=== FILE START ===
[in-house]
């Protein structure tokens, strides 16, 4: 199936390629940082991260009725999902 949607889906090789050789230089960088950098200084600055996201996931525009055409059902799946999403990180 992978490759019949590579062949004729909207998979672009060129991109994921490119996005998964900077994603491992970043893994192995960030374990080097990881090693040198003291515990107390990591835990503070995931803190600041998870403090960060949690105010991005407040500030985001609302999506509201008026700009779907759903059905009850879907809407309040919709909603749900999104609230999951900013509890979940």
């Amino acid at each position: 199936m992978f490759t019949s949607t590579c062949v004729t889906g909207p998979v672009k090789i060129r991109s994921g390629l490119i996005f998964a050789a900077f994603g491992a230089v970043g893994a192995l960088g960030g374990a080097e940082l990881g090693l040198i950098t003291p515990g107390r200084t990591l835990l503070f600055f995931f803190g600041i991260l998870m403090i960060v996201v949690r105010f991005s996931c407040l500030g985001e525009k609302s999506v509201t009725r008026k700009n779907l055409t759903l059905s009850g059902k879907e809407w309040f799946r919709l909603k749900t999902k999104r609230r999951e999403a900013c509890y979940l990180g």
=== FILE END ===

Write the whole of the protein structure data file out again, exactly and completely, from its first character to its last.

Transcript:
[in-house]
């Protein structure tokens, strides 16, 4: 199936390629940082991260009725999902 949607889906090789050789230089960088950098200084600055996201996931525009055409059902799946999403990180 992978490759019949590579062949004729909207998979672009060129991109994921490119996005998964900077994603491992970043893994192995960030374990080097990881090693040198003291515990107390990591835990503070995931803190600041998870403090960060949690105010991005407040500030985001609302999506509201008026700009779907759903059905009850879907809407309040919709909603749900999104609230999951900013509890979940």
């Amino acid at each position: 199936m992978f490759t019949s949607t590579c062949v004729t889906g909207p998979v672009k090789i060129r991109s994921g390629l490119i996005f998964a050789a900077f994603g491992a230089v970043g893994a192995l960088g960030g374990a080097e940082l990881g090693l040198i950098t003291p515990g107390r200084t990591l835990l503070f600055f995931f803190g600041i991260l998870m403090i960060v996201v949690r105010f991005s996931c407040l500030g985001e525009k609302s999506v509201t009725r008026k700009n779907l055409t759903l059905s009850g059902k879907e809407w309040f799946r919709l909603k749900t999902k999104r609230r999951e999403a900013c509890y979940l990180g």